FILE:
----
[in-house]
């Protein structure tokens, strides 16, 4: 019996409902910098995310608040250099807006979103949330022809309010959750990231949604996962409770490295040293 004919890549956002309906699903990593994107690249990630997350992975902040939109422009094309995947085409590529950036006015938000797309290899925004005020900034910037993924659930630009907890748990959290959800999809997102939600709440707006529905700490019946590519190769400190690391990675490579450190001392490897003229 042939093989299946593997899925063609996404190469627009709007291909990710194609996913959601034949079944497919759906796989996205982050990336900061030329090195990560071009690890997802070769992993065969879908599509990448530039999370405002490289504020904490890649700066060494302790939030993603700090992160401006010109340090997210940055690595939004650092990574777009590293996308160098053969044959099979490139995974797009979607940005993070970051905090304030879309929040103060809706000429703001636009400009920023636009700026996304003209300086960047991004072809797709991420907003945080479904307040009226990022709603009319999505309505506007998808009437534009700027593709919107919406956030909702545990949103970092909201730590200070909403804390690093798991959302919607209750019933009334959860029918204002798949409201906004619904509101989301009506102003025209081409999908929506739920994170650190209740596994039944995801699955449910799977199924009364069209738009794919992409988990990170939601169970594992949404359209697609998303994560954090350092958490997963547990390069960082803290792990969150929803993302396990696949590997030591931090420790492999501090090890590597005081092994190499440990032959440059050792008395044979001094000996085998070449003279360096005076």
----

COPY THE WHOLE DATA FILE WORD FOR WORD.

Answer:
[in-house]
């Protein structure tokens, strides 16, 4: 019996409902910098995310608040250099807006979103949330022809309010959750990231949604996962409770490295040293 004919890549956002309906699903990593994107690249990630997350992975902040939109422009094309995947085409590529950036006015938000797309290899925004005020900034910037993924659930630009907890748990959290959800999809997102939600709440707006529905700490019946590519190769400190690391990675490579450190001392490897003229 042939093989299946593997899925063609996404190469627009709007291909990710194609996913959601034949079944497919759906796989996205982050990336900061030329090195990560071009690890997802070769992993065969879908599509990448530039999370405002490289504020904490890649700066060494302790939030993603700090992160401006010109340090997210940055690595939004650092990574777009590293996308160098053969044959099979490139995974797009979607940005993070970051905090304030879309929040103060809706000429703001636009400009920023636009700026996304003209300086960047991004072809797709991420907003945080479904307040009226990022709603009319999505309505506007998808009437534009700027593709919107919406956030909702545990949103970092909201730590200070909403804390690093798991959302919607209750019933009334959860029918204002798949409201906004619904509101989301009506102003025209081409999908929506739920994170650190209740596994039944995801699955449910799977199924009364069209738009794919992409988990990170939601169970594992949404359209697609998303994560954090350092958490997963547990390069960082803290792990969150929803993302396990696949590997030591931090420790492999501090090890590597005081092994190499440990032959440059050792008395044979001094000996085998070449003279360096005076």